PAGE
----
Maybe you don’t need to practice a pose 300 times before it starts to make sense. Maybe you simply need to know that a new-to-you pose sometimes creates almost the exact same shape as a different pose that you already practice. And maybe knowing that can help you find your grace and ease as you learn—or rather, remind yourself—how to come into it.


Flow with us✨ ✨ 3 legged downward facing dog ✨ fallen triangle ✨ seated side bend ✨ fallen triangle ✨ balancing table top ✨ tiger pose #yogaflow #yogasequence #vinyasayogaflow #yogateachers

♬ Meadow – Adrian Berenguer

Same Shape, Different Pose: Fallen Triangle

When you start with the most elemental version of the pose, you quietly introduce yourself to its mechanics, minus the tricky balancing part. This allows you to be more fully aware of your alignment as well as your engagement.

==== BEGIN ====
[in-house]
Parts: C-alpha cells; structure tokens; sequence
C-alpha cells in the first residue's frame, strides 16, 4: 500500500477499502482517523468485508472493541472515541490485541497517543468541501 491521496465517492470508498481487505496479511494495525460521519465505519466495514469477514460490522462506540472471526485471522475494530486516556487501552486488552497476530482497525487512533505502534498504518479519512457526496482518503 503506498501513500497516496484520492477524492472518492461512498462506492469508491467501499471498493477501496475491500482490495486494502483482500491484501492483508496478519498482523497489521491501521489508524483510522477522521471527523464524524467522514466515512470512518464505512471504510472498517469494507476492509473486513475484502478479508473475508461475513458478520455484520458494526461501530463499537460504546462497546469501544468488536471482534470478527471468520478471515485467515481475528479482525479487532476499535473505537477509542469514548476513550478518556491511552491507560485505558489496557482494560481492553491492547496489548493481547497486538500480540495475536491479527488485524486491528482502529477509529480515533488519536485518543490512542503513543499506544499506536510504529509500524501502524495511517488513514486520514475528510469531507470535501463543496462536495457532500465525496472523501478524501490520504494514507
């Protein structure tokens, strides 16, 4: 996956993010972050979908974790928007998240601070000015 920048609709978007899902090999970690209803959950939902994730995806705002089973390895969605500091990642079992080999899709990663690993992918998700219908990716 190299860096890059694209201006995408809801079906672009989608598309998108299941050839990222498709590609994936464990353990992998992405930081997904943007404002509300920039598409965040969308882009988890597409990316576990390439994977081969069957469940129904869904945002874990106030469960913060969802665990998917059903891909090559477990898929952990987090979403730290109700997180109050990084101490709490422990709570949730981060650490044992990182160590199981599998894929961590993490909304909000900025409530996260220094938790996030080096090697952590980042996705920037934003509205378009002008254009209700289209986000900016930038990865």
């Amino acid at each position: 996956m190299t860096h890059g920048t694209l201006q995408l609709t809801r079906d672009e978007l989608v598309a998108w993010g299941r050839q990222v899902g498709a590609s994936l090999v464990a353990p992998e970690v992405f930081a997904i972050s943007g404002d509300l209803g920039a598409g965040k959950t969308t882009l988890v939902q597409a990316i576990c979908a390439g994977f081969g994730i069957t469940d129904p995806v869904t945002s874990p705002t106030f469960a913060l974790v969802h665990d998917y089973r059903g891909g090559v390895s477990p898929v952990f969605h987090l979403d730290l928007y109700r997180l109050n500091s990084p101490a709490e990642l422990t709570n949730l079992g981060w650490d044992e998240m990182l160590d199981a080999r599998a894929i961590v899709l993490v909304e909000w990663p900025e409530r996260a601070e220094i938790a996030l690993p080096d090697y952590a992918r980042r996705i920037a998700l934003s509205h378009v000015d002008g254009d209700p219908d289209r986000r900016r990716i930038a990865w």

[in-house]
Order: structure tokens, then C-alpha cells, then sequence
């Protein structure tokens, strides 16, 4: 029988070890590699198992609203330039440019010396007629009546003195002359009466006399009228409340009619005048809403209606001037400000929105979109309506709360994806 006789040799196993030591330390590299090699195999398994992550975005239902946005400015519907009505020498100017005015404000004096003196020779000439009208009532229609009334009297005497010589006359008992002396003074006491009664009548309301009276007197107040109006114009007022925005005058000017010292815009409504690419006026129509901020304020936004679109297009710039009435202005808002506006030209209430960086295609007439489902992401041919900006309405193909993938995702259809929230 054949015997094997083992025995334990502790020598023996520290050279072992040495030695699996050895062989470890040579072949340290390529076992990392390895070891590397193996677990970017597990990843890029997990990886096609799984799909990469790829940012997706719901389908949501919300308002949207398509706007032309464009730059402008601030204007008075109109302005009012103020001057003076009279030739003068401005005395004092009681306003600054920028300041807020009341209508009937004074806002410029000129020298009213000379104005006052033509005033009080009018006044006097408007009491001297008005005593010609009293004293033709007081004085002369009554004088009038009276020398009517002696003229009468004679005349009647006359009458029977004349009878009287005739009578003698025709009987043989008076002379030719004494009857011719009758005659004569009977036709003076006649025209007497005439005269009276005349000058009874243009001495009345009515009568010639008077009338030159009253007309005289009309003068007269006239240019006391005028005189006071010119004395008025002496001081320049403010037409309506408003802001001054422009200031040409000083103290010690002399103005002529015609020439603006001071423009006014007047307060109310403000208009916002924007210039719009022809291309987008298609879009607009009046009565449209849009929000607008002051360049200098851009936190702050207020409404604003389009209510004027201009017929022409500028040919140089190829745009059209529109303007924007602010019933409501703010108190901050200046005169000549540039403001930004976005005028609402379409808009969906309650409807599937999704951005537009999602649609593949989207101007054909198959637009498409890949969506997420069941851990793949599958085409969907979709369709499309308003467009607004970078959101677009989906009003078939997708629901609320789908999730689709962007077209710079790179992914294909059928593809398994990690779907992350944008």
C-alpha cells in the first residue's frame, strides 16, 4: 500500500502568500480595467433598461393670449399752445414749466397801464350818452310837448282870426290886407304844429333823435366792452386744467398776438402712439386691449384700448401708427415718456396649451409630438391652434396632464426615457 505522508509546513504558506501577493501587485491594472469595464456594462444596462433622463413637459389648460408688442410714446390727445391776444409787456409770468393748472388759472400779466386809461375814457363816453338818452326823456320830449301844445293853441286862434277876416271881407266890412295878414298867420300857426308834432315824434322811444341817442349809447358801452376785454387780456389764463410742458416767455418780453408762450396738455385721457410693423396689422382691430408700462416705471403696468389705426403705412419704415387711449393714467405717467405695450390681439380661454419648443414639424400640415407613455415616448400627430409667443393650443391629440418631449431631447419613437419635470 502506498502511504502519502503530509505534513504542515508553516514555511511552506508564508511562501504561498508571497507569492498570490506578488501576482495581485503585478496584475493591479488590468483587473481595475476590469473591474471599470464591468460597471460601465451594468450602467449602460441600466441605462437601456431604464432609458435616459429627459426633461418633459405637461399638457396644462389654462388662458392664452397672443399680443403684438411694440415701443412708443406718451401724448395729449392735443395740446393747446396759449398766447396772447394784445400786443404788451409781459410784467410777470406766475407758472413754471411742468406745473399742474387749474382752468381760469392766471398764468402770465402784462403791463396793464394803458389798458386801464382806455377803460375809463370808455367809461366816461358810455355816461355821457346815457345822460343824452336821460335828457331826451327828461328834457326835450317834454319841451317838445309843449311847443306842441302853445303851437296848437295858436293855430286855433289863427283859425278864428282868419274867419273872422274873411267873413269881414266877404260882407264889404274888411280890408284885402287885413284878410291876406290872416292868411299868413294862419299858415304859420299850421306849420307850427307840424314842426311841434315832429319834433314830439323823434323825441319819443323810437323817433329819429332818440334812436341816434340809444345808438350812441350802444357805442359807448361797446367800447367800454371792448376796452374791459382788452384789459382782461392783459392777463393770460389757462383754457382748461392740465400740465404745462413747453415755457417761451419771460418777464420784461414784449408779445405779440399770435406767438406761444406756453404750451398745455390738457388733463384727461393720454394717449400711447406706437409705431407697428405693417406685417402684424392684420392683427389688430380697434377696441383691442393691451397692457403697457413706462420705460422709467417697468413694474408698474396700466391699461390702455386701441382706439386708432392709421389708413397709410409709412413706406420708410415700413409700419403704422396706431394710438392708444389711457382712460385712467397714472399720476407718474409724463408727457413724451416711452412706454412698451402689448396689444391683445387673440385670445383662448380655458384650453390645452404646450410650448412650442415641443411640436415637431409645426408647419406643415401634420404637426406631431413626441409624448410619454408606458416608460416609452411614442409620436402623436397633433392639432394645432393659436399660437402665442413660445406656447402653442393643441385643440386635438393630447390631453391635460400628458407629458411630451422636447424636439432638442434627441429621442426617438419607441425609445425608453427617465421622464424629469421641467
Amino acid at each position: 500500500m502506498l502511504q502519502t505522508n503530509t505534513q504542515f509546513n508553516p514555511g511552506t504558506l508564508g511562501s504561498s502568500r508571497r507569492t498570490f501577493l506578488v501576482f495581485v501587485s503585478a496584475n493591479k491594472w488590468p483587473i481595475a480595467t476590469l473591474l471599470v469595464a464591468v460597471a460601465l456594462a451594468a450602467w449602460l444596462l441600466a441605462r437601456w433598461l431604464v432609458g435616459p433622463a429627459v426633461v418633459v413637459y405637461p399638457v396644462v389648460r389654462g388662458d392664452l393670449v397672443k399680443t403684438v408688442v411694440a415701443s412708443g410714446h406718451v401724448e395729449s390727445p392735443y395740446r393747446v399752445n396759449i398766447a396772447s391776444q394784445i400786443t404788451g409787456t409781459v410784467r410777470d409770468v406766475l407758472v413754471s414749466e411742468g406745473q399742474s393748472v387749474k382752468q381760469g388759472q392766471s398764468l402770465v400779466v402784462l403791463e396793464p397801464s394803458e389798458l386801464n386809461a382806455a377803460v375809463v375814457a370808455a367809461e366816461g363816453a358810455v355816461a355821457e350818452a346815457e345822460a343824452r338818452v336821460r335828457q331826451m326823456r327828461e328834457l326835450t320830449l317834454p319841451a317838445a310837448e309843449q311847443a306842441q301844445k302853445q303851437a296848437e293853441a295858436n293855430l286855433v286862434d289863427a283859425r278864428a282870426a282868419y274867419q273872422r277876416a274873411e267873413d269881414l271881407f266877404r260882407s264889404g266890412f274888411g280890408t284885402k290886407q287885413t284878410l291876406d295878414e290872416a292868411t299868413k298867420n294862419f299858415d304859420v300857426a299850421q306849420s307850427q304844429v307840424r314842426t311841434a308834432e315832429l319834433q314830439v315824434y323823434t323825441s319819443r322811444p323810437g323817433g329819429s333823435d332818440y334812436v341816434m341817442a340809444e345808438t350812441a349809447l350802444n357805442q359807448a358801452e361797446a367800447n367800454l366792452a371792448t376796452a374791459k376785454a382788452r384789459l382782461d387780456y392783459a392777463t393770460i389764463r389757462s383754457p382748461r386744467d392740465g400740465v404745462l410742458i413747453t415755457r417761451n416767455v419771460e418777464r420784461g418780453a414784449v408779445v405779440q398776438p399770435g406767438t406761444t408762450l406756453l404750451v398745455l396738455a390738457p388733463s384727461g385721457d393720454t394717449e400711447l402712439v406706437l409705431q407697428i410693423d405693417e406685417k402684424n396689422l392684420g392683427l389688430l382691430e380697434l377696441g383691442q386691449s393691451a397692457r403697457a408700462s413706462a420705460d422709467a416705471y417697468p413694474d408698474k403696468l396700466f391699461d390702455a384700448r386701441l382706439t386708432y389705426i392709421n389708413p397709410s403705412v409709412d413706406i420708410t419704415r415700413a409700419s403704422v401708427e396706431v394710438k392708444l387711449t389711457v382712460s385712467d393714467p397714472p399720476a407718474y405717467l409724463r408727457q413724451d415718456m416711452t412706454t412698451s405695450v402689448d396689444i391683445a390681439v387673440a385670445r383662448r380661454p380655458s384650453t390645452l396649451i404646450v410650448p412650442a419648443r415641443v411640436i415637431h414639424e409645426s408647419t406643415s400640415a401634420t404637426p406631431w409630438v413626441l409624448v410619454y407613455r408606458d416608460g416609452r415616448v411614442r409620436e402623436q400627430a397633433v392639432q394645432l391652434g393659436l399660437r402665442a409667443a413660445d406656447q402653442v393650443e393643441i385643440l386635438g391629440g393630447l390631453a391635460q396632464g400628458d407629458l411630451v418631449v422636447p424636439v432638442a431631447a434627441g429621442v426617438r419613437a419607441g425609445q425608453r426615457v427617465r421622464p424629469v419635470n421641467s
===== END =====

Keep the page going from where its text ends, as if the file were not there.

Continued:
Start with the version of Triangle Pose that lets you practice the shape on your back, in a fully supported position. Then you slowly escalate the challenge through the various versions of Triangle. Take as long as you like with each—months, even. It’s the process of becoming more aware—of yourself, your body, your thoughts—as you learn that you want to experience, more than the pose.

In each of these poses, try to recreate the same engagement in your core that you experience when you’re beginning a crunch. That core stability helps prevent the common misalignment of arching your back. It also steadies your balance, especially in the versions of Triangle that defy gravity.

(Photo: Miriam Indries)

Reclining Hand-To-Big Toe Pose

This version of Triangle removes balancing from the equation. Instead, it allows you to gently stretch your hamstrings while you’re fully supported by the ground, which places the focus squarely on the alignment of Triangle Pose.